If you take a walk down Haskins Street, adjacent to the Francistown train station, in the heart of the city of Francistown, you would feel as if though you were in “little Zimbabwe.” Just like a walk in oriental plaza would make you feel as if though you are in “little China.”
Due to the heavy influence and interaction with Zimbabweans, a lot of Batswana in Francistown have adopted a passion for Zimbabwean arts and culture. You can tell from walking around Francis Avenue.
Many Zimbabweans escape the harsh political and economic landscape of their native country and flood to Botswana to try and eke out a living. Amongst the many Zimbabwean cross border traders who are flocked near the Francistown train station, are hawkers and street vendors, who sell original CD’s and DVD’s of various Zimbabwean artists.
One such street trader, Crispin Maketo, who comes all the way from Gokwe in Mashonaland, says he started selling traditional Zimbabwean music in Botswana in 2003 and ever since then there has been a sudden high demand for his merchandise.
“A lot of Batswana especially Bakalanga from Francistown and surrounding areas seem to have grown a sudden interest and passion for Zimbabwean music,” says Maketo.
He says it’s because the language barrier is also quite similar to the Ndebele and Shona dialects.
“Zimbabwean musicians of the likes of Ndolwane super sounds have now influenced the likes of Maitengwe super sounds,” says one Nchidzi Banothamani, of Maitengwe village near the Zimbabwean border. Nchidzi also mentioned that Zimbabweans are also gifted when it comes to playing both the electric and acoustic guitar.
Amongst the favourite Zimbabwean artists popular in Botswana are the likes of Thomas Mapfumo, Andy Brown, Simon Chimbetu, Oliver Mtukudzi, Leonard Dembo and Barura Express, Tongai Moyo and Utakataka Express, Nicholas Zachariah and Khiama Boys, Alick Macheso and Orchestra Mberikwazvo, including System Tazvida and Chesazesa challengers. One such popular Zimbabwean song which plays almost everywhere in Francistown is one by System Tazvida and Chesazesa Challengers called ‘ano dyiwa haataure manyepa.’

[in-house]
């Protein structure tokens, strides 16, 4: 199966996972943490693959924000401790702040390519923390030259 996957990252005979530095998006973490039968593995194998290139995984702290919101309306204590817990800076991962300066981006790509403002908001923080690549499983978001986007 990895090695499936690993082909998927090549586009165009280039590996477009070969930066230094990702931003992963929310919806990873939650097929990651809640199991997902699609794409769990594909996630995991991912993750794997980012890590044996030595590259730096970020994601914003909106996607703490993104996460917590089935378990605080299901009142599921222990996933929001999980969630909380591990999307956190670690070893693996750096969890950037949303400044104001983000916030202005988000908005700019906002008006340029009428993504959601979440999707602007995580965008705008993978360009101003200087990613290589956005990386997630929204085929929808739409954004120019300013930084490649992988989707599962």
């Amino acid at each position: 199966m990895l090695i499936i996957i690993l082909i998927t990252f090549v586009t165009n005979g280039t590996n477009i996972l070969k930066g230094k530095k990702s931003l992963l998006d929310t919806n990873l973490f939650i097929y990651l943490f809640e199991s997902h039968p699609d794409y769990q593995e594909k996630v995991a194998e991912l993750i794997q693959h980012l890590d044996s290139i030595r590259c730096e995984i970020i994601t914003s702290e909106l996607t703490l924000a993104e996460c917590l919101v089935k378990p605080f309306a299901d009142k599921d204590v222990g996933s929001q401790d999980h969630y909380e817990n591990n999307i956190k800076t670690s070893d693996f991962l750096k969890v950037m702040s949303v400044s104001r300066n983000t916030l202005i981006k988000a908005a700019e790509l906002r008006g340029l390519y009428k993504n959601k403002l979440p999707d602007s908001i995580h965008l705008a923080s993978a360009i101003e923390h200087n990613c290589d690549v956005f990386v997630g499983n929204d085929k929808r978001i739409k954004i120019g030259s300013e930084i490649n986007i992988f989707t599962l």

The song describes how a man loses his money to a girl who doesn’t love him, but fails to let anybody know about how much he’s spent on her.
The Zimbabwe influence extends to the dressing and dancing.
Interestingly, the Borrow dale dance which originates from the upmarket suburbs of Borrow dale Brooke in the Zimbabwean capital city of Harare is now popularly known as ‘Stonkana’ in Botswana.
Comfort Exotic Ramatebele, a radio personality and sports activist, says that Zimbabwean music “is like chicken and rice.”
Big Fish, as he is popularly known, plays songs on his popular radio show- dubbed ‘Gumba Fire with Big Fish’. The show which specialises in Zimbabwean and old school disco music is widely popular across the country and will be back soon on radio.